Not Rated. Running time: 1 hour 28 min.
Our content ratings (1-10): Violence 1; Language 2; Sex/Nudity 0.
Our star rating (1-5): 4.5
Wisdom is better than weapons of war…
Russian director Aleksandr Sokurov, who gave us the remarkable film about St. Petersburg’s Hermitage Museum, The Russian Ark, takes us through the Grand Mistress of Museums in his new film, The Louvre in Paris. He does not indulge in Ark’s incredible single shot lasting 96 minutes that awed critics and film lovers, but this time uses more historical re-enactments. “Who would we be without museums?” Sokurov, whose voice we hear throughout the film, is musing as much as questioning. He more than answers himself in the fascinating scenes that follow that explore the relationship between war, art, and a nation’s culture.
He moves back and forth hundreds of years in history to show the growth of both the building and of its contents. We see Napoleon (Vincent Nemeth) and the mythical French national symbol Marianne (Johanna Korthals Altes) strolling through the Museum. While she repeats “Liberty. Equality. Fraternity.” the Conqueror of Europe enjoys gazing up at the many paintings that feature himself. Each time he proudly says, “That is me.” Much of the ancient artifacts were plundered by him and brought back to Paris, thus connecting the Museum’s present day holdings with colonialism and imperialism. This makes quite a contrast with the nation’s alleged values, “Liberty. Equality. Fraternity.” Napoleon is so full of himself that even when he and Marianne sit before Da Vinci’s The Mona Lisa he repeats, “That’s me.”
Another interesting linkage is that of images of The Hermitage in St. Petersburg, pictures of Stalin and siege of Leningrad, and the invading Nazis occupying Paris. Old newsreels show the Nazi troops marching into Paris in 1940 after the French capitulated and of Hitler looking at the Eiffel Tower. Prior to this the Louvre’s director Jacques Jaujard (Louis-Do de Lencquesaing) had ordered the removal of the paintings from the walls and shipped to various secret chateaus throughout France to prevent the Nazi’s from looting them. Unlike the majority of civil servants Jacques had refused to flee but had remained at his post to direct the removal.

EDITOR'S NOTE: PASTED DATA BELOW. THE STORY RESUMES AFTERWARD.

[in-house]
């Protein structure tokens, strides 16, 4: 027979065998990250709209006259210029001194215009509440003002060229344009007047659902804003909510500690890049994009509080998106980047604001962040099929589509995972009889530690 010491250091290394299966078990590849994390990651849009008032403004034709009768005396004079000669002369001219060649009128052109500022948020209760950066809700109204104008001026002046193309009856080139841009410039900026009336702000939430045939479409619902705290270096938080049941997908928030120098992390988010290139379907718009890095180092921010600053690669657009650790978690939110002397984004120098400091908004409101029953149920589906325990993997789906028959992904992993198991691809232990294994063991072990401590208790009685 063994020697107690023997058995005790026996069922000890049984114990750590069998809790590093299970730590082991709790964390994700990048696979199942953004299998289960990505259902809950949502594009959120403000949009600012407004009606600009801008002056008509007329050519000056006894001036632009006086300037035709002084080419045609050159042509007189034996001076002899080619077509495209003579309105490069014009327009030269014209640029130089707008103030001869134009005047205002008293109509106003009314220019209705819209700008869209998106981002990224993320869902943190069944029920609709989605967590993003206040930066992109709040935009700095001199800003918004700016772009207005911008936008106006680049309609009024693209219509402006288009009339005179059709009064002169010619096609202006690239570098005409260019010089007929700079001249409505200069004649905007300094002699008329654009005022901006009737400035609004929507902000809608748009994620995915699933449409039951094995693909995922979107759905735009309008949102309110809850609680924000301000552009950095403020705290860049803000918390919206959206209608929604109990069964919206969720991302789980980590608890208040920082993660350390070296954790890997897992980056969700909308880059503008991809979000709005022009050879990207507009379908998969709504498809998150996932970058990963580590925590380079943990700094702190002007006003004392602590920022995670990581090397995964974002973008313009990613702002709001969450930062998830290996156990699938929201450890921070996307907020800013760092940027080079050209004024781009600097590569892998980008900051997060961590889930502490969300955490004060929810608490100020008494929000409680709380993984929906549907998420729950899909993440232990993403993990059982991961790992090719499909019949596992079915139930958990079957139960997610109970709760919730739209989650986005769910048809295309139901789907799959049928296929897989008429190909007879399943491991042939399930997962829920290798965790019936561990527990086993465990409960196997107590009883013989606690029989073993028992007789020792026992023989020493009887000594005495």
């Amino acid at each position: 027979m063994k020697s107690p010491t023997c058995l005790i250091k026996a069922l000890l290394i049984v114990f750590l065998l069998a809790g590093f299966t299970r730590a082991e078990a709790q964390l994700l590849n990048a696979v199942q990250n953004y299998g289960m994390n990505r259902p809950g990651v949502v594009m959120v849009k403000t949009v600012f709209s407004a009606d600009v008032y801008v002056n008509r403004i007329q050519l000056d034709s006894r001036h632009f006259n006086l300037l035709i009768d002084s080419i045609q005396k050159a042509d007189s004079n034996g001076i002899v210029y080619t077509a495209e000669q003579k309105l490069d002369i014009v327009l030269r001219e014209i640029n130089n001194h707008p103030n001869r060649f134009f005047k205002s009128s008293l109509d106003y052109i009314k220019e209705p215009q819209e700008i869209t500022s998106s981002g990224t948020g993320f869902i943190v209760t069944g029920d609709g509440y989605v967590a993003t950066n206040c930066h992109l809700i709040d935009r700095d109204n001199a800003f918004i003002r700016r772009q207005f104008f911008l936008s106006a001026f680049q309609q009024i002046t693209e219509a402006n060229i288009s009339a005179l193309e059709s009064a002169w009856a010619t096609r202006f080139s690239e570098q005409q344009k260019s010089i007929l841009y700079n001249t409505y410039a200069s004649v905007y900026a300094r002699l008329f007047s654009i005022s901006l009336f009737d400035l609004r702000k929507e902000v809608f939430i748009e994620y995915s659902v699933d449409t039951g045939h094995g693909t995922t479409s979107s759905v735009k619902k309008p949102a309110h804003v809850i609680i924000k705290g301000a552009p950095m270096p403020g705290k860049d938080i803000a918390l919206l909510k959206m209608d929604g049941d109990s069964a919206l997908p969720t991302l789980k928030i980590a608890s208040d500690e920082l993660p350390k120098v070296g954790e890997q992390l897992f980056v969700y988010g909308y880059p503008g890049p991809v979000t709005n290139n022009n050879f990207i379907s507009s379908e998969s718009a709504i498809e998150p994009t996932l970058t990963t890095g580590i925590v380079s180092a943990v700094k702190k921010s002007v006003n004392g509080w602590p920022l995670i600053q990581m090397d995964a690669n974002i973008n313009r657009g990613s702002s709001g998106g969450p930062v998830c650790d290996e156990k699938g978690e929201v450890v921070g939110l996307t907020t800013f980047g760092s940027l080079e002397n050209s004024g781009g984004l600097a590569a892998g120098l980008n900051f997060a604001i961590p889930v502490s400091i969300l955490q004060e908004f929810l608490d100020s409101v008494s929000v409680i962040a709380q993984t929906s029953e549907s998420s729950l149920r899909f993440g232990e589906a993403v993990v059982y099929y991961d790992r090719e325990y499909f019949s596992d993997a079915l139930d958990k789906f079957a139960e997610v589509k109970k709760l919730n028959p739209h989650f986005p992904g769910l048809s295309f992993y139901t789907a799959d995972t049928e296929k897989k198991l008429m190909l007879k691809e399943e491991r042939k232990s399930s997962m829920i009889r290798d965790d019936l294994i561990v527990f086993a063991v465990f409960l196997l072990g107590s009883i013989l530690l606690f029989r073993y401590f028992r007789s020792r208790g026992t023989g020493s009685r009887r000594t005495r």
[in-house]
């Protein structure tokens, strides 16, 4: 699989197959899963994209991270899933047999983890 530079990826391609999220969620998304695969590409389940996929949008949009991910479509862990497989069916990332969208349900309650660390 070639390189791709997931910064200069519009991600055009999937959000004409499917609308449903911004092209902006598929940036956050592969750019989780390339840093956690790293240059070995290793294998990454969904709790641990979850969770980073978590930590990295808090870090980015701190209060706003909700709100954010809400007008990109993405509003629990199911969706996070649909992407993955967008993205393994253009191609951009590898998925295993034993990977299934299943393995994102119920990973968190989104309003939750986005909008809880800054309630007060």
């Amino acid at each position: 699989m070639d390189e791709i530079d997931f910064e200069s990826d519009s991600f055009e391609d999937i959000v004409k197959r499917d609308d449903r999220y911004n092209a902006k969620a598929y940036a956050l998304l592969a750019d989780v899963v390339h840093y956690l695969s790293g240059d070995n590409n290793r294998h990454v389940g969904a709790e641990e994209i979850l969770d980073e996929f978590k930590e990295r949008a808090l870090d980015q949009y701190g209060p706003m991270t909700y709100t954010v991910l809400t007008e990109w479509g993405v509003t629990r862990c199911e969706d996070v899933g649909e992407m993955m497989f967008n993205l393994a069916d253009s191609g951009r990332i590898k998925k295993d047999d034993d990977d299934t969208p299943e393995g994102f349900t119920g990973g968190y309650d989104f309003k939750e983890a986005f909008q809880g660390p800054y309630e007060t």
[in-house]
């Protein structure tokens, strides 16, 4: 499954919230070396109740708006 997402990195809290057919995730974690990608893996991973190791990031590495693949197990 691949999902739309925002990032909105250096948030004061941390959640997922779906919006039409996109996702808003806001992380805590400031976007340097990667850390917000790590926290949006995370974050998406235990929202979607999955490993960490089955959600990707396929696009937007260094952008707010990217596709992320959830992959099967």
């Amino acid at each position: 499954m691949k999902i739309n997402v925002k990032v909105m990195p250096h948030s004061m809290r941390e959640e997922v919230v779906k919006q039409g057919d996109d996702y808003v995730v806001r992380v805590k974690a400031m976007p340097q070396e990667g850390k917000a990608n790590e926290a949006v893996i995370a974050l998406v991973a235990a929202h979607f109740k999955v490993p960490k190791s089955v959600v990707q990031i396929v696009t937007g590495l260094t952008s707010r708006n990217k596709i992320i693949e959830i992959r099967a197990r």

Count Wolff-Metternich (Benjamin Utzerath), appointed by Hitler as the Director of the German Kunstschutz (Art Preservation) in Paris, was a lover of all things French, so he too is dedicated to preserving the priceless art works. He resisted and procrastinated Hitler’s order to find and ship the art to Germany so the dictator and his cohorts Goering, Goebbels, and other art-loving friends could decorate their homes with them. The Frenchman and the German may be enemies, but they share a love of great art and a desire to thwart the Nazis’ plundering.
Spaced throughout the film are shots of the film director Sokurov trying to communicate with the captain of an art laden cargo ship beset by a powerful storm. It appears that the captain might have to jettison the cargo containers loaded with the art in order to save the ship. This would be a catastrophe—and thus serves as a metaphor for the fate of much of the art through the centuries. A shot of sculptures from the Louvre’s collection of Assyrian art is no doubt meant to bring us to the present threat to ancient art, with ISIS defacing and destroying ancient art in the territory it controls in Iraq–and a few years earlier when the Taliban dynamited the huge Buddhist statues in Afghanistan.
Aleksandr Sokurov offers us plenty of material to reflect upon in regard to art, war and plunder, and the preservation of art. (You might want to revisit The Monuments Men after seeing this film.) Especially for us living in a culture that too often regards art as an extra frill—which program is often the first to be cut when our schools are forced to reduce their budgets? Our school budget practice might not be as barbaric as that of the Muslim extremists, but it is cut from the same cloth. For Sokurov art is of the very essence of civilization, and, I believe he is saying—and agree—it should be for us as well.
This review with a set of discussion questions will be in the May issue of Visual Parables